When it comes to stressful jobs, combat trumps just about everything else. For many soldiers the stress of combat leads to suicide, alcohol and substance abuse, posttraumatic stress disorder (PTSD), divorce, mental health issues, weight gain, domestic abuse and sexual assault. For the U.S. Army it leads to low re-enlistment rates and attrition of future military leaders.
Research indicates that social resilience—the capacity to foster, engage in and sustain positive social relationships and to endure and recover from stress—is vital for soldiers to function well in combat and to recover from its effects, whether the soldiers remain in military service or not.
Over the years, the U.S. Army has developed programs to measure and enhance resilience. Not entirely satisfied with its results, the Army four years ago asked John Cacioppo, the Tiffany and Margaret Blake Distinguished Service Professor at the University of Chicago, to build a social-resilience training program. Now on its fourth iteration, the Social Awareness & Action Training (SAAT) program is about to begin a controlled clinical trial to test its effectiveness. More than 4,500 soldiers will participate in the double-dissociative randomized clinical trial. In such a trial, both groups receive active treatments, with each focused on a distinct set of outcomes.
“This approach eliminates the problem of participants figuring out that they’re in a control (i.e., placebo) group that can occur in randomized clinical trails,” Cacioppo says.
If the trial demonstrates that the training program works, the University will hand it over to the Army along with the methodology that was used to develop the program. “The methodology could be even more important than the program because it will allow the Army to develop additional training programs based on a rigorous scientific approach within an applied military setting,” Cacioppo says.
“This is typical of the University of Chicago,” he adds. “We try to provide not only answers to problems but also to change how people think about problems and solutions.”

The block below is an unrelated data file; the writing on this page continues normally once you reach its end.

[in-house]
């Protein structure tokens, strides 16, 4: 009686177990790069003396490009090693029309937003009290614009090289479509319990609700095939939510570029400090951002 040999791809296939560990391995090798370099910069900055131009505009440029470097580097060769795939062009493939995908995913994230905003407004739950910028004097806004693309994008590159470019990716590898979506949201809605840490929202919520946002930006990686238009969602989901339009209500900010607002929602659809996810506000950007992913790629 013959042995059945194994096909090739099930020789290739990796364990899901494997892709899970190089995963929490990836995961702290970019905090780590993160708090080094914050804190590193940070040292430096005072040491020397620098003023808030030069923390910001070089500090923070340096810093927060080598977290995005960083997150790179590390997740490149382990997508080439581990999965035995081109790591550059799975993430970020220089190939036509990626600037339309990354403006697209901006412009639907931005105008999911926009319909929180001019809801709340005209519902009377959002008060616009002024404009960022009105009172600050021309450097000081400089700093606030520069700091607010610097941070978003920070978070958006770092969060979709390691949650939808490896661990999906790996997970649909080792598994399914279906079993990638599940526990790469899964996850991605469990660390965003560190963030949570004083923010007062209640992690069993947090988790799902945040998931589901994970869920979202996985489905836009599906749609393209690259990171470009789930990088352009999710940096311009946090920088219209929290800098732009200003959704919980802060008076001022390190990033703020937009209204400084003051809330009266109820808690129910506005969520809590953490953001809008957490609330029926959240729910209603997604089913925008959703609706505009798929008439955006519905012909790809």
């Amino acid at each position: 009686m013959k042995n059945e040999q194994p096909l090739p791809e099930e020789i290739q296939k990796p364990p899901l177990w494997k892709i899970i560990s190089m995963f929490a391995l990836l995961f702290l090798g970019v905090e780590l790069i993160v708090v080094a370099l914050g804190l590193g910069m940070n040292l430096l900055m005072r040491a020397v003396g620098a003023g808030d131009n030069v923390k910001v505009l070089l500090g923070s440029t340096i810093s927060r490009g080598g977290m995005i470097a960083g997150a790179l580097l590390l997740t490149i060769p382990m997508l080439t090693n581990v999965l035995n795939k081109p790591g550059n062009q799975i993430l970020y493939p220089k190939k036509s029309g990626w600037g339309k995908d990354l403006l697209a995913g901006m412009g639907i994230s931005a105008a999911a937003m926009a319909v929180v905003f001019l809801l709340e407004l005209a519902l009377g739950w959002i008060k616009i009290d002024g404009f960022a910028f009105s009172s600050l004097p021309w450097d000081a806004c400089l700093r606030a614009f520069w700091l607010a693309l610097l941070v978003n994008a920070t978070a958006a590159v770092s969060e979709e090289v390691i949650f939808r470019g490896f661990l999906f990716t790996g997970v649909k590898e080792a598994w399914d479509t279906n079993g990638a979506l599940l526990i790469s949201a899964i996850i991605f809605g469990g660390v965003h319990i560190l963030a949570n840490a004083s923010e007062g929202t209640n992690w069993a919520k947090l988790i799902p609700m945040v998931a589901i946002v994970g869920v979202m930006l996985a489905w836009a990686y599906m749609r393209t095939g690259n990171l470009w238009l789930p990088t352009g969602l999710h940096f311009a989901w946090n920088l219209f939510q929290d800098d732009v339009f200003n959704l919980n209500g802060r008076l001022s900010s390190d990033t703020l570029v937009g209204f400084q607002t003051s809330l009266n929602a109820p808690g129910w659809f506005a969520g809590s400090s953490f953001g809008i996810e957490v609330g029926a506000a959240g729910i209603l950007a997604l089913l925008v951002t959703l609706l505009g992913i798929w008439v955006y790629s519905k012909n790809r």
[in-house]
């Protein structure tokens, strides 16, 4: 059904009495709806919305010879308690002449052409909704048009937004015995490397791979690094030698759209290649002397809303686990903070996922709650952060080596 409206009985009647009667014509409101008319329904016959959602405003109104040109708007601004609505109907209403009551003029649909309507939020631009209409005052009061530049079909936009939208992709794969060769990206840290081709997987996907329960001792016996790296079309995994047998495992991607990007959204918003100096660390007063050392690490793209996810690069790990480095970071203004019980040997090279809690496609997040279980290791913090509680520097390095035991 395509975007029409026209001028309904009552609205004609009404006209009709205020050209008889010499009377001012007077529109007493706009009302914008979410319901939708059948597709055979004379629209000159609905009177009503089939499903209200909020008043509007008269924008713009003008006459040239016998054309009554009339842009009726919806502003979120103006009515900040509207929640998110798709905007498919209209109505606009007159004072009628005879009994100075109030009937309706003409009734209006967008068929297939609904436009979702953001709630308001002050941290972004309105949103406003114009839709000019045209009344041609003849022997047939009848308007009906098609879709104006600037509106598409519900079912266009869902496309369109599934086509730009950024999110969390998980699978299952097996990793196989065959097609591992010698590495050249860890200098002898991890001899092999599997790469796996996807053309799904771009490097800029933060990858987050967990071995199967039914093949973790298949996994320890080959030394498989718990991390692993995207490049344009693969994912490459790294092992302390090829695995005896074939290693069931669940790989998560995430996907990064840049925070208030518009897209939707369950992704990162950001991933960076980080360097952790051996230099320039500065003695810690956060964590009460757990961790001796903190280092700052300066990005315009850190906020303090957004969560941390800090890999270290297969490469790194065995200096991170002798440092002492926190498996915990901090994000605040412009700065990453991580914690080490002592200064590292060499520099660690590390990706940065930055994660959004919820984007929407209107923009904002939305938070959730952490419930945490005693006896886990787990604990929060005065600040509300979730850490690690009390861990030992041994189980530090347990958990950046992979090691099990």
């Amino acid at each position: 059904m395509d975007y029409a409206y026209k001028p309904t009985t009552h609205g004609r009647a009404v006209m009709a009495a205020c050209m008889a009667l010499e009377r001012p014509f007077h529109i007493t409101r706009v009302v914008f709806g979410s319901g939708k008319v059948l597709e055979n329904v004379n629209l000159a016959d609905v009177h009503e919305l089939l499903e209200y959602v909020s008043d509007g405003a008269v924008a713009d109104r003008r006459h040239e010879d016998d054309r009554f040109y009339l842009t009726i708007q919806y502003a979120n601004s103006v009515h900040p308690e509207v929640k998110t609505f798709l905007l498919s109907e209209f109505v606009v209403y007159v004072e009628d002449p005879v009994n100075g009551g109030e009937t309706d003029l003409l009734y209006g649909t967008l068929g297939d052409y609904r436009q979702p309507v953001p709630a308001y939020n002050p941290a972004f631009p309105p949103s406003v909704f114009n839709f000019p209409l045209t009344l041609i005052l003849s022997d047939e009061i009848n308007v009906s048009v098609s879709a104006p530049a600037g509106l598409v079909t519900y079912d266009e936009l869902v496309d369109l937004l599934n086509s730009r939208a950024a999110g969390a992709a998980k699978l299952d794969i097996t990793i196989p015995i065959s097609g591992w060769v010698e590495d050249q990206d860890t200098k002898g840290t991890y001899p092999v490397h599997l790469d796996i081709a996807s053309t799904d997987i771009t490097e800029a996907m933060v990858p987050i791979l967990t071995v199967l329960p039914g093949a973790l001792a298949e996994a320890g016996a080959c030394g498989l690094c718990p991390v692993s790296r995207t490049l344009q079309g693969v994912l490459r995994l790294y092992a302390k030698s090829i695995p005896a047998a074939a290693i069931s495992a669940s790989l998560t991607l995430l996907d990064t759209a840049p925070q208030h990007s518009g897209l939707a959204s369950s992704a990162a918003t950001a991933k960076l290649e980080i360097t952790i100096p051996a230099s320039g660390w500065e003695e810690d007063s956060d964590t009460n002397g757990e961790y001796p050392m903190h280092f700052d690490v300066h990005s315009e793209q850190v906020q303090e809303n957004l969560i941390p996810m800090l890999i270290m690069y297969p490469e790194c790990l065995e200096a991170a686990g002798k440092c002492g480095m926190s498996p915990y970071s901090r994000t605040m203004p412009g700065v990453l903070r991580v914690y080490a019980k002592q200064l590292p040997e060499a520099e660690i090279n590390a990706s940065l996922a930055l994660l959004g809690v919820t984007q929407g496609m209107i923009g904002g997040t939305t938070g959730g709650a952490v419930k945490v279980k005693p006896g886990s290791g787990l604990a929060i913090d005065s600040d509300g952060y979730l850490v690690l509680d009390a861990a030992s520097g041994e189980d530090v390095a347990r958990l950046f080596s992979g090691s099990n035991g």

The training program consists of four, two-hour classroom sessions as part of the training soldiers receive at the platoon level. (A platoon is comprised of about forty soldiers.) In addition, exercises are provided that the soldiers and their platoon can perform on their own at a later date. This training is followed by a “booster” session just prior to deployment. Also, data is gathered before, during and after the program.
“If successful, it could be implemented throughout the entire Army as well as other branches of the military,” says Louise Hawkley, co-principle investigator and research associate (associate professor of psychology) at the University of Chicago).
The research project was made possible through a three-year, $5 million grant from the Army. Arete, the University of Chicago’s research development program, helped assemble the grant’s budget, which was extremely complicated primarily because it involved two revenue streams that could not be mixed: one was designated for research and the other for training. In addition, the work involved four subcontractors. “Arete was very helpful sorting all of this out and providing logistical and administrative assistance,” Cacioppo says.
Developing the training program was especially challenging because unlike typical research, where scientists can control most salient factors, a military environment is fraught with uncertainty. “When you’re dealing with soldiers about to go to war, everything could and sometimes does change from one day to the next,” Cacioppo says. “On the other hand, the military tends to have a lot of data on its soldiers, such as disciplinary records, medical diagnoses, the results of drug tests and exposure to combat, which is very helpful to research.”
Cacioppo is a prominent researcher in social resilience and social isolation, says Jasmin Patel, assistant director for research program development at Arete. “This research will determine whether an intensive, well-designed training program can improve soldier’s resilience and performance and increase the cohesion of military units, all the while reducing negative health effects and adverse social consequences.”
By Greg Borzo